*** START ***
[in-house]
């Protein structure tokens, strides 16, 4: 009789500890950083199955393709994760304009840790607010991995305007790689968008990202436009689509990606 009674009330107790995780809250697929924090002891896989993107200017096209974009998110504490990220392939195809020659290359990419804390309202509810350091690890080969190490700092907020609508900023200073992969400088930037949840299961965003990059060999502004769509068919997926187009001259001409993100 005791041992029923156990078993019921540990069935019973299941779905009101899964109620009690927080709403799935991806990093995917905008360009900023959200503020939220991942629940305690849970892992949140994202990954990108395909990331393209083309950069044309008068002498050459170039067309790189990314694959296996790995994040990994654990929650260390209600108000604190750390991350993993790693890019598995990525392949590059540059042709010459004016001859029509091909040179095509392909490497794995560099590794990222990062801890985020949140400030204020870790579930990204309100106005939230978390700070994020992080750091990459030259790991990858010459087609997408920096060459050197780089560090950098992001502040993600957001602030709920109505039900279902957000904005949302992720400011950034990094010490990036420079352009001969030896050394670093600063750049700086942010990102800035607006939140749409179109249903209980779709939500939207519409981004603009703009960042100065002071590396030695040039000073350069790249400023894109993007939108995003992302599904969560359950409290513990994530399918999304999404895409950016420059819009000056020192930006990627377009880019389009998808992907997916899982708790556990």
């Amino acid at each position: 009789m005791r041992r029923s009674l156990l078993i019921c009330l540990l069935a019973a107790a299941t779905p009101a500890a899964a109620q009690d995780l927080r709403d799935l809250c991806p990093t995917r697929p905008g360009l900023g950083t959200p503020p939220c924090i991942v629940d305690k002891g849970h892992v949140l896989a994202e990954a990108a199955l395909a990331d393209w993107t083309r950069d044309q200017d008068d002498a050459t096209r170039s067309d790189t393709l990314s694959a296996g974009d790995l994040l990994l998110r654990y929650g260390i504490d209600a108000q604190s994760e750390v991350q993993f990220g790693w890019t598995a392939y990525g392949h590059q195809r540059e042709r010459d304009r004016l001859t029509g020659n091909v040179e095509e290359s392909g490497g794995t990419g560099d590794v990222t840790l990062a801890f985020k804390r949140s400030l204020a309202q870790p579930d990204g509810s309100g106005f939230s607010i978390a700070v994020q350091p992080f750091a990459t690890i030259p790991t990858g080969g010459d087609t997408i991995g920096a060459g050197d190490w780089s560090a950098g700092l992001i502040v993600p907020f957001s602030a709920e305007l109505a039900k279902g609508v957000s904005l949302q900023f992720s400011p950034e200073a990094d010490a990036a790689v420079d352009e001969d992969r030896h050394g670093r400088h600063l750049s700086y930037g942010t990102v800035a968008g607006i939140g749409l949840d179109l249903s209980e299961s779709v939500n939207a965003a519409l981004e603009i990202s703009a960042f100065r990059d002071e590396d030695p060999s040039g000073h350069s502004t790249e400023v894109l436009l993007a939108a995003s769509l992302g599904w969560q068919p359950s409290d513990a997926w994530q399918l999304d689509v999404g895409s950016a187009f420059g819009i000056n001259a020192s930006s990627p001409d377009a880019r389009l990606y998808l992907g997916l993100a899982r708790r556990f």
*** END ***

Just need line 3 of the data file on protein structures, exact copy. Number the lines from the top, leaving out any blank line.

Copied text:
């Amino acid at each position: 009789m005791r041992r029923s009674l156990l078993i019921c009330l540990l069935a019973a107790a299941t779905p009101a500890a899964a109620q009690d995780l927080r709403d799935l809250c991806p990093t995917r697929p905008g360009l900023g950083t959200p503020p939220c924090i991942v629940d305690k002891g849970h892992v949140l896989a994202e990954a990108a199955l395909a990331d393209w993107t083309r950069d044309q200017d008068d002498a050459t096209r170039s067309d790189t393709l990314s694959a296996g974009d790995l994040l990994l998110r654990y929650g260390i504490d209600a108000q604190s994760e750390v991350q993993f990220g790693w890019t598995a392939y990525g392949h590059q195809r540059e042709r010459d304009r004016l001859t029509g020659n091909v040179e095509e290359s392909g490497g794995t990419g560099d590794v990222t840790l990062a801890f985020k804390r949140s400030l204020a309202q870790p579930d990204g509810s309100g106005f939230s607010i978390a700070v994020q350091p992080f750091a990459t690890i030259p790991t990858g080969g010459d087609t997408i991995g920096a060459g050197d190490w780089s560090a950098g700092l992001i502040v993600p907020f957001s602030a709920e305007l109505a039900k279902g609508v957000s904005l949302q900023f992720s400011p950034e200073a990094d010490a990036a790689v420079d352009e001969d992969r030896h050394g670093r400088h600063l750049s700086y930037g942010t990102v800035a968008g607006i939140g749409l949840d179109l249903s209980e299961s779709v939500n939207a965003a519409l981004e603009i990202s703009a960042f100065r990059d002071e590396d030695p060999s040039g000073h350069s502004t790249e400023v894109l436009l993007a939108a995003s769509l992302g599904w969560q068919p359950s409290d513990a997926w994530q399918l999304d689509v999404g895409s950016a187009f420059g819009i000056n001259a020192s930006s990627p001409d377009a880019r389009l990606y998808l992907g997916l993100a899982r708790r556990f």